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Ethical, Legal and Political Lessons as We Move Towards the End of the COVID-19 Pandemic MPBH Class #2583 HSM Class #2584Course ID: MPBH 495-004 / HSM 355-004
School:Parkinson School of Health Sciences and Public Health
Program: Public Health, Health Care Administration
Credit Hours: 1
Course DescriptionIn coming out of a public health crisis and looking towards the future, leaders and public policy makers must confront the ethical and legal implications of actions and in-actions including impacts on population health, economic vitality, and the social and political will to follow emergency policies. This course will explore current and emerging U.S. policy decisions arising in the wake of the COVID-19 pandemic. Discussion will focus on important legal, ethical and policy decisions that will need to be made. We will explore lessons learned to date and implications for moving forward. Objectives • Identify the domains of public health ethics and legal framework affecting public health policies in the U.S. • Analyze legal and ethical issues that arise in protecting population health during a pandemic in a democracy with divided government • Identify frameworks to assist decision makers when evaluating future health policies affecting management of the COVID-19 pandemic Instructor Dr. Swartzman is a lawyer and public health expert with over 40 years’ experience teaching public health law, ethics, and policy. How to enroll: • Current students: Open to Loyola students from all programs and levels of study. Register online through LOCUS
COVID-19 AND YOU - EXCITING OPPORTUNITIES TO LEARN MORE
Loyola University Chicago’s Parkinson School Summer Short Courses 2022
Parkinson School of Health Sciences and Public Health invites degree and non-degree seeking students to participate in a series of 1-credit special topic courses on Strengthening Population Health Resilience in the Time of COVID-19.
Resilient and robust public health and health care systems rely on the interdependence of groups such as individuals, schools, employers, public health professionals, community organizations, first responders, healthcare professionals, and governments.
Now, more than ever, these groups are challenged to increase their collective, scientific public health literacy and capacity to understand and leverage emerging public health data and identify strategies to tackle the evolving COVID-19 pandemic. Strong public health literacy is the foundation for strengthening our collective resilience and response - as we move from flattening the curve, to controlling transmission, and ultimately, to preventing infection with the advent of a vaccine.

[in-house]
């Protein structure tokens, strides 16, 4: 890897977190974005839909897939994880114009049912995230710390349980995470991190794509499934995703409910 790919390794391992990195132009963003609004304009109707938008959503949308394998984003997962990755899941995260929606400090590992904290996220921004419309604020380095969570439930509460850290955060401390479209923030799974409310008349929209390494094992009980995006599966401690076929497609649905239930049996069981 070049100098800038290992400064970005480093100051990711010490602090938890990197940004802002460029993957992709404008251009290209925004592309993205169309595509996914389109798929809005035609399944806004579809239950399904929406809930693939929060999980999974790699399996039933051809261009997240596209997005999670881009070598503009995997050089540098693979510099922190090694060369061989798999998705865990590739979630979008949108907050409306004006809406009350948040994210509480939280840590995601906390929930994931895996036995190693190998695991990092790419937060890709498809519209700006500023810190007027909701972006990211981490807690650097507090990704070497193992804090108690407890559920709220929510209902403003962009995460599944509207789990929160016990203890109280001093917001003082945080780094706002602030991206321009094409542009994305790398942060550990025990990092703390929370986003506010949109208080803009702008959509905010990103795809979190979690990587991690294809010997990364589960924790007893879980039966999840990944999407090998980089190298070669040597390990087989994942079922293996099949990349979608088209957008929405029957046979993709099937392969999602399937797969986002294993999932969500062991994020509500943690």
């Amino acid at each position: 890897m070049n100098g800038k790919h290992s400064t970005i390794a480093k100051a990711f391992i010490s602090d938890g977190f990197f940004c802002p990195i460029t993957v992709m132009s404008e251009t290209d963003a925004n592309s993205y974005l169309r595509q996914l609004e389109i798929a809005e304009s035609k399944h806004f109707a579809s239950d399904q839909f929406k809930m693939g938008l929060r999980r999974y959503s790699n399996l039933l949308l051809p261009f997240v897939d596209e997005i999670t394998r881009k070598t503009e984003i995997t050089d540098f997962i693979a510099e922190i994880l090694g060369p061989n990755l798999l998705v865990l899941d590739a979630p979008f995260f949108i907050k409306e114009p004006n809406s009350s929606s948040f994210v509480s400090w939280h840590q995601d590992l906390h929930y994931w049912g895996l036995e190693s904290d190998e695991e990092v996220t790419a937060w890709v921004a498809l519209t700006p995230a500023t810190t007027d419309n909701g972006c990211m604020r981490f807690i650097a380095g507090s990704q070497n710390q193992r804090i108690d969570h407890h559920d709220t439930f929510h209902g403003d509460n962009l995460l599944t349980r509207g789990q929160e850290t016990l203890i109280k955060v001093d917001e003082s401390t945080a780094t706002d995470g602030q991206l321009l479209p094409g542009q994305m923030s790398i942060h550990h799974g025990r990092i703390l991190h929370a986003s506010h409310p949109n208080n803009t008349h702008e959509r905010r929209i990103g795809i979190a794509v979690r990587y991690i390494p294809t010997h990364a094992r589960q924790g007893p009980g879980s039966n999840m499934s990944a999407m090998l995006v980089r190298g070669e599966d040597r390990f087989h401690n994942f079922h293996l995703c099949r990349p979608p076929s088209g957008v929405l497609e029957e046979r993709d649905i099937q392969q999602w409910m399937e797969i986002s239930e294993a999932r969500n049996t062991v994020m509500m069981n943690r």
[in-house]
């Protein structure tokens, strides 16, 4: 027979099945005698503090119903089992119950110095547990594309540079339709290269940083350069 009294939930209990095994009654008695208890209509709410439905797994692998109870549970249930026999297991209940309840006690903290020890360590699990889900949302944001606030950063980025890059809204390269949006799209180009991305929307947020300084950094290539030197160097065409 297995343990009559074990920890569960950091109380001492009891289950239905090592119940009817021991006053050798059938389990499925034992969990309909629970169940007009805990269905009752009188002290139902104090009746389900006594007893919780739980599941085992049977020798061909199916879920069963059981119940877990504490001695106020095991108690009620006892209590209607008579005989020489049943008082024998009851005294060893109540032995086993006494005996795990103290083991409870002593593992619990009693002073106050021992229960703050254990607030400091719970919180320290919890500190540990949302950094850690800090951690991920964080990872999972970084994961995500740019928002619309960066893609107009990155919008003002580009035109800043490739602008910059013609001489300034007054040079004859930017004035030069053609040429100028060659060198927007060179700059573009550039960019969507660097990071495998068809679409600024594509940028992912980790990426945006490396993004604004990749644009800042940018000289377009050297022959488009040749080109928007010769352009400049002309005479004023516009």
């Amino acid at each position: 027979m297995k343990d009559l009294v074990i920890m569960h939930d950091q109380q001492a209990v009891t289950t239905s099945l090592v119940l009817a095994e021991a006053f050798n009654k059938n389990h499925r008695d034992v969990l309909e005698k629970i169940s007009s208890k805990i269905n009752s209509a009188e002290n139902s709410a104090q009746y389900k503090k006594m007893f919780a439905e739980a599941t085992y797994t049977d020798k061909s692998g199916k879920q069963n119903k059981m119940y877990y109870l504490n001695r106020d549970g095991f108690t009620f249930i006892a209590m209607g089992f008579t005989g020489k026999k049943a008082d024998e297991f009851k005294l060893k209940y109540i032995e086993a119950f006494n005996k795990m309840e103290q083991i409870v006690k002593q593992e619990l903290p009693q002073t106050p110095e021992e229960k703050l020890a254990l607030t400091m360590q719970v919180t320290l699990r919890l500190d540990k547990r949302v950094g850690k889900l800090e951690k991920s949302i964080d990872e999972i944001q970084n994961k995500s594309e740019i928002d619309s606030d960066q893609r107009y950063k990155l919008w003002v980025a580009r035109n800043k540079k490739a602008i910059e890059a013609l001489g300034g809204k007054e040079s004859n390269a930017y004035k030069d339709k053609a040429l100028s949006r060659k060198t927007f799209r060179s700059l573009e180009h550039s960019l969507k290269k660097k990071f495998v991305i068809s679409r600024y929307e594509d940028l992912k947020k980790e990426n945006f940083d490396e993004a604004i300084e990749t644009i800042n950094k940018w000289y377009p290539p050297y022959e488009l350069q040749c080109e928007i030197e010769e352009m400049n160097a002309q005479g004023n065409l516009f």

These courses will:
- introduce participants to key concepts, resources, and tools to help you support health system resilience and economic recovery
- help participants interpret the science in the news
- provide roadmaps to help participants anticipate and implement COVID-19 policies and actions to mitigate risk and promote health.
Each course will provide a different lens through which participants will view public health and health care system resilience along with “takeaway” insights applicable in any health crisis.
Who Should Attend
Adult learners, students and non-students alike, and leaders at all levels who want to increase their knowledge and skills to lead or manage a health emergency. Participants have the option to pursue a course for a credit, should they choose.
Each course will follow a similar seminar-style format, including discussion and Q&A with Parkinson School faculty with expertise in areas including surveillance, emergency preparedness, health care administration, infectious and chronic disease epidemiology, laboratory testing, and environmental transmission of disease. Readings and digital resources will be provided to guide learning. Aligned with Loyola’s Jesuit tradition, students will use individual reflection and application exercises to translate knowledge into action.
For more information about registering for courses, please contact Lucia Garcia (email@example.com)
|B||Wed||• Summer session B – July 5 – August 12, 2022 • Day and Time: Weds., 6-8 p.m.||Swartzman||ONLINE|